Writing for students: bouncing back from a bad grade

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So you got a crappy mark? Listen, it happens to the best of us (yes, even me). As someone famous probably once said, ‘there are no bad grades, just good lessons’.

Righting your wrongs and learning from your mistakes is as key to your development at Uni as joining a society and never going. In the long run, these balls-ups will make you better, stronger and whatever-else-er than before.

So rather than sitting there weeping into your Sainsbury’s Basic Beans, read this article and find out how to turn a bad situation into a not-so-bad one.

Getting detailed feedback

The key here is not just assuming you’ll be able to tell everything that was wrong with your work from the few comments your tutor scribbles on it before handing it back to you.

To really learn what went wrong, you need to, funnily enough, actually ask them. Whether that’s by firing off a (polite) email or rocking up to their office hours, make sure you actually have a conversation about what you could have done better.

Note these criticisms down, thank them in as sincere a tone as you can muster up and go home (or close your inbox) safe in the knowledge that that was a more productive hour or so than most of the 9 a.m. tutorials you’ll ever attend.

Re-reading the wrongs

Once you’ve got this list of toss, after perhaps a day or two of completely forgetting its existence, give it another read through.


“Did you write the essay whilst imbibing
a liquid your housemates swore to you
was ‘only as strong as beer’?”

Think about all the ways you could have avoided those mistakes (but not in a ‘woe is me’ kind of way). Was it that you spent too little time planning a particular section? Did you not read the set texts thoroughly enough? Did you write the essay whilst imbibing a liquid your housemates swore to you was ‘only as strong as beer’? (Yep, that happened).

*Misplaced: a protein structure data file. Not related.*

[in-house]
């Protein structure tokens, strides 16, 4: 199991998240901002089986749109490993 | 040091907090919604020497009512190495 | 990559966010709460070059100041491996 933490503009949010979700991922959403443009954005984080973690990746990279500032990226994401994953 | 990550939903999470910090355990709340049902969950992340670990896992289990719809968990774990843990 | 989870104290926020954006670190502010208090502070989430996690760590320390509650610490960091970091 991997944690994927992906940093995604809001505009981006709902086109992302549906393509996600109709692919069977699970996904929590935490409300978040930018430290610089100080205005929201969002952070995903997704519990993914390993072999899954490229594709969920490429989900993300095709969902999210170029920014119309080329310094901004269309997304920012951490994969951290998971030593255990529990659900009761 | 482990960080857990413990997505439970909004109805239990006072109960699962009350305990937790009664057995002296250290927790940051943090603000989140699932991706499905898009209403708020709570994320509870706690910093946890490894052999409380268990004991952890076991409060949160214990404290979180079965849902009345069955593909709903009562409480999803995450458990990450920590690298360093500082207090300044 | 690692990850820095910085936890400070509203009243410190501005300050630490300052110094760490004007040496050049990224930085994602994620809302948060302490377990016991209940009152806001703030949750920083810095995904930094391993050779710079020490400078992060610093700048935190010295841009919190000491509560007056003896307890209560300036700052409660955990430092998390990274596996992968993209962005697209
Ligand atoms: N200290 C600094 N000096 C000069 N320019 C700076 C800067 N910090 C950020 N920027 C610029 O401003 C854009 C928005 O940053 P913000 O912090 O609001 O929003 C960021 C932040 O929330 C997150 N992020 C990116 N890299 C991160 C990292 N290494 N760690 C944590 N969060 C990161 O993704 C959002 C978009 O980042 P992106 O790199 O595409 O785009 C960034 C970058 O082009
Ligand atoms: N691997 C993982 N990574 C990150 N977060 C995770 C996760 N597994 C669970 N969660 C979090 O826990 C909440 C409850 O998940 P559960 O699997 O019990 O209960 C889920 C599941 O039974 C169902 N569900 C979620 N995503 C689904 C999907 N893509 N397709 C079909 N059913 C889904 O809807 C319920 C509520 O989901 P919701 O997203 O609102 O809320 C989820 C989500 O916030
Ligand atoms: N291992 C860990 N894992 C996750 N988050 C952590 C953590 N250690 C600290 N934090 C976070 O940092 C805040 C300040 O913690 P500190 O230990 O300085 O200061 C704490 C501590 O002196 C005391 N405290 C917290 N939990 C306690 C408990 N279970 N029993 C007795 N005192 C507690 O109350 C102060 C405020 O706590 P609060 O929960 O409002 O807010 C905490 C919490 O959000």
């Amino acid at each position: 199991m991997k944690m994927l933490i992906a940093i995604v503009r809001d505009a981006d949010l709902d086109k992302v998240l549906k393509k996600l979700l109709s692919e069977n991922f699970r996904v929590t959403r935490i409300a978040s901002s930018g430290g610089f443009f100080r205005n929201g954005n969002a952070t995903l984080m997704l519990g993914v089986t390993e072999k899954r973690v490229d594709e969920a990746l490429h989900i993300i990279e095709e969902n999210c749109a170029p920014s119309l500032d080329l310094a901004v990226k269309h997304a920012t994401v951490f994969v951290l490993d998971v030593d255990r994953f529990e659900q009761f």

Once you’ve got this list of explanations for your titting-up, write them down, write them on your wall, heck, even scrawl them on your forehead – just don’t forget them!

Planning improvements

So it’s time to write that next essay. You’ve got jitters. Your confidence has been knocked and you wonder if you’ll ever write a decent sentence again. Well, snap out of that, you big wuss.

When planning (or even just thinking about) this next essay, it’s essential you have those reasons you proper pooed up the last one, fresh in your mind and then avoid repeating those mistakes.

So let’s say it was because you’d got a bit squiffy on the devil’s sauce before writing – don’t do that.

Or if you didn’t read the text properly last time –read the darned text properly this time.

Or if you didn’t plan a specific section for long enough last time – I think you get the message.

It might seem a bit simplistic, but the fact of the matter is, avoiding the same mistakes is pretty bloomin’ simple… just don’t do it again!

Focussing in the edit

Now it’s easy to get carried away when writing and trail off into tangential nonsense (ahem), and those bad habits and mistakes can creep back in again.

That’s where our old buddy Mr. Edit comes in. Once you’ve got a first draft completed and gone over it with your usual fine-toothed comb, it’s time to crack out the specialist tooth comb. The one with the really sharp pointy-bits. The one that gets right up in the gums and makes them bleed.

What I mean by that is, you need to read through and adjust any bits and bobs with the words of your tutor ringing in your ears.

Make sure you haven’t fallen into those self-made traps that you got snagged in in the last essay, and if you have, find a way to crawl your way out of them before even considering handing it in.

Oh and remember this great (albeit saccharine) quote from Shannon Hale: “I’m writing a first draft and reminding myself that I’m simply shovelling sand into a box so that later I can build castles.”

That goes for both editing, and learning from bad marks. That 3rd in the last essay might just be the piles of sand that your epic sandcastle of a next essay will stand on.

Thanks for reading and I hope you’ve learnt not to worry about writing absolute tripe once in a while; it’s what you make from that tripe that matters.

I’ve been Jackson Rawlings and next time I will be too.

Jackson Rawlings on HowToWriteBetter.net

Jackson Rawlings


Go say hi and link up with Jackson on Twitter – he’s (@jacksonhraw) … and on Google Plus, too…

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